The new Chancellor of the Exchequer, Philip Hammond, acknowledged ‘sharp challenges ahead’ for the economy as he presented his first major fiscal statement, exactly five months after the UK’s historic vote to leave the European Union.
The latest forecasts from the Office for Budget Responsibility confirmed an increase in borrowing, which is now forecast to reach £68.2bn this year. Economic growth is expected to slow over the next two years,
initially rising marginally to 2.1% for 2016, but then reducing to 1.4% in 2017. Overall, the ‘Brexit effect’ is expected to impact on economic growth to the tune of 2.4%.
Having paid tribute to his predecessor, Mr Hammond then proceeded to sweep away George Osborne’s fiscal targets, announcing a new draft Charter for Budget Responsibility. This replaces the aim of balancing the books by 2020 with a pledge to deliver a surplus ‘as early as practicable’ in the next Parliament, and an emphasis on allowing sufficient flexibility to build a resilient economy.
The Chancellor proposes to do this by prioritising investment in UK infrastructure and innovation, and
announced the creation of a new £23bn National Productivity Investment Fund (NPIF) which will provide additional funding in four areas: transport, digital communications, research and development, and housing.
The Statement included a number of other significant measures for businesses, including confirmation that corporation tax will be reduced to 17% by 2020 as planned, together with the implementation of the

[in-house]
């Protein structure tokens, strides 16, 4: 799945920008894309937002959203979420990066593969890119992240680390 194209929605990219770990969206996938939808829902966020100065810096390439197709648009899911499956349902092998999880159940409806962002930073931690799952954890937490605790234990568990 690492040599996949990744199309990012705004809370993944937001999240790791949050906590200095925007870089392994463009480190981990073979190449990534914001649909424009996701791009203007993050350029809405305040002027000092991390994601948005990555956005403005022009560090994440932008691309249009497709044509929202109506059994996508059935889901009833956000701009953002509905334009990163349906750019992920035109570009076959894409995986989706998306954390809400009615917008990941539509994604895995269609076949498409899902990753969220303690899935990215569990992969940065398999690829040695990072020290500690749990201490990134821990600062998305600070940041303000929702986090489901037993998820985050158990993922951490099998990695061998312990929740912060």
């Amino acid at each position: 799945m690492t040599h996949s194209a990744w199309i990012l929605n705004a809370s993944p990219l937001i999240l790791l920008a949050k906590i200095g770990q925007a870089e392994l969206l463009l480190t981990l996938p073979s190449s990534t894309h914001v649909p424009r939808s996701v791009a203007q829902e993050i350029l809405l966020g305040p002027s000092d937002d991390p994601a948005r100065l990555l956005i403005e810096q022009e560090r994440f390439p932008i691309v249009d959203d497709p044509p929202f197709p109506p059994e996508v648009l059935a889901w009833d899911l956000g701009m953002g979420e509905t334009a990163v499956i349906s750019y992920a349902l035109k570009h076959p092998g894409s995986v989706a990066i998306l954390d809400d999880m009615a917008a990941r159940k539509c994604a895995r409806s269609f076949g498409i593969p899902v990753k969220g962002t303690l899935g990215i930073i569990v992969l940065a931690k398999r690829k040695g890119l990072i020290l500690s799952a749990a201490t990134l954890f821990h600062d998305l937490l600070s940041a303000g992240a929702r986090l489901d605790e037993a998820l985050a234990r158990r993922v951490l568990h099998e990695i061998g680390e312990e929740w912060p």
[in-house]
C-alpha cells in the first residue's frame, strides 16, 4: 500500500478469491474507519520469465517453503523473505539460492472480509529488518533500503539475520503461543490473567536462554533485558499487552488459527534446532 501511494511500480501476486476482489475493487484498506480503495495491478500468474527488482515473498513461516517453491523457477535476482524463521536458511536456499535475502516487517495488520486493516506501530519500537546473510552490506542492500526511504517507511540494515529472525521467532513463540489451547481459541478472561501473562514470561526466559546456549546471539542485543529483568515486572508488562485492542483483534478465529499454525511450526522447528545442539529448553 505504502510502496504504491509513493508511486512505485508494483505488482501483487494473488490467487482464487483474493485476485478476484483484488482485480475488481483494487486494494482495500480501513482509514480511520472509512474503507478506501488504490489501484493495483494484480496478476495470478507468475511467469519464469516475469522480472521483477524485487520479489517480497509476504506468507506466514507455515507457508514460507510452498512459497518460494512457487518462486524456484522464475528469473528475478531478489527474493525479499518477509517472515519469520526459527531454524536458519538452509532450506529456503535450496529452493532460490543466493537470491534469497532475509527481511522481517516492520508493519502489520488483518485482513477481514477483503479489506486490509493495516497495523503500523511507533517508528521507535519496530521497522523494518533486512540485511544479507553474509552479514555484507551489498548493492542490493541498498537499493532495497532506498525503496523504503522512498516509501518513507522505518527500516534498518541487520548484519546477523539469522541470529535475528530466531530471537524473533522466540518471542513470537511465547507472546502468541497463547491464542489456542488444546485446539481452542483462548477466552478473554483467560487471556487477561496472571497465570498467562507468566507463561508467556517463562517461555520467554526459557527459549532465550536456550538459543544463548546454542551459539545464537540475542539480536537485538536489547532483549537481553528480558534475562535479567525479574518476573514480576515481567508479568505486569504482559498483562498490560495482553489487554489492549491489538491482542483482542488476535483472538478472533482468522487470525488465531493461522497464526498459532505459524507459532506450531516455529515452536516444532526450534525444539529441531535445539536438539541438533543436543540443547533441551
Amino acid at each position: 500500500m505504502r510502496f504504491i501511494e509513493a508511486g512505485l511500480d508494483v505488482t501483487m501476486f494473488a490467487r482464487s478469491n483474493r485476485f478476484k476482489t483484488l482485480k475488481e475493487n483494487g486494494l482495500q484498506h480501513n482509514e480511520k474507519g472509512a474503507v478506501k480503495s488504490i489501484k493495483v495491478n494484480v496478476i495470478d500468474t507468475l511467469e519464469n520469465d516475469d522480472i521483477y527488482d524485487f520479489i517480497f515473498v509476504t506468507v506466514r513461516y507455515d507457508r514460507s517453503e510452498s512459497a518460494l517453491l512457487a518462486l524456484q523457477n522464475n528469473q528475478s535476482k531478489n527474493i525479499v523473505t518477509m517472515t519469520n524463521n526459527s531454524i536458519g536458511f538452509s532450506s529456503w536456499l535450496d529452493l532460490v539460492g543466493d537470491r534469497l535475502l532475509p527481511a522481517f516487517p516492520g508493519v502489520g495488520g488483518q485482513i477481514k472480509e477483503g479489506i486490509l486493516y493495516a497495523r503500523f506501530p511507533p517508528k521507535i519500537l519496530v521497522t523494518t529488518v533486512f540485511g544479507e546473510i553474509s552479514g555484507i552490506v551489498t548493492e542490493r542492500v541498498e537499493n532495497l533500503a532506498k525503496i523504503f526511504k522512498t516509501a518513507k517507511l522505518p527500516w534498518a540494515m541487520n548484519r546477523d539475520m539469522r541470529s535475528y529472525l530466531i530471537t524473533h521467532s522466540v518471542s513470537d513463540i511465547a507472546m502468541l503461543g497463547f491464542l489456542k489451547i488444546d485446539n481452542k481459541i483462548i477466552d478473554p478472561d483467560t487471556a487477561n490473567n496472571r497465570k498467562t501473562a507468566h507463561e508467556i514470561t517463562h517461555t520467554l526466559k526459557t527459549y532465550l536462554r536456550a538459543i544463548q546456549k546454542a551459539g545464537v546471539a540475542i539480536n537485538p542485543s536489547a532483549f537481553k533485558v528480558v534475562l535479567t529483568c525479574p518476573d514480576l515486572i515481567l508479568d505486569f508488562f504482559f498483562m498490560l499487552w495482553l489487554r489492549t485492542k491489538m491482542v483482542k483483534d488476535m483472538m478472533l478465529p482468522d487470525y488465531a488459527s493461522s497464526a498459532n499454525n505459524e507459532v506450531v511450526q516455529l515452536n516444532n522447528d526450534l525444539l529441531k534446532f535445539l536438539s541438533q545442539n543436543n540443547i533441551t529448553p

business rates reduction package. In other announcements, from April 2017 employee and employer
national insurance thresholds will be aligned, and salary sacrifice schemes will be scaled back, with most schemes being subject to the same tax as cash income, although some exemptions will apply.
Emphasising the government’s stated commitment to low and middle income workers, the Chancellor
announced that from April 2017 the Universal Credit taper rate will be reduced from 65p to 63p for every pound of net earnings. The National Living Wage and National Minimum Wage will also rise with effect from April 2017. The government’s plans to raise the income tax personal allowance to £12,500 and the higher rate income tax threshold to £50,000 by 2020/21 were also confirmed, while a new NS&I Investment Bond will be launched for savers.
Other announcements included further measures to counter tax avoidance, an increase in insurance
premium tax from 1 June 2017, and a freeze on fuel duty for the seventh consecutive year.
In a final flourish, and marking a major change to policy-making processes, the Chancellor announced that his first Autumn Statement would also be his last. 2017 will see the final Spring Budget, as from that point on the main Budget will be held in the Autumn.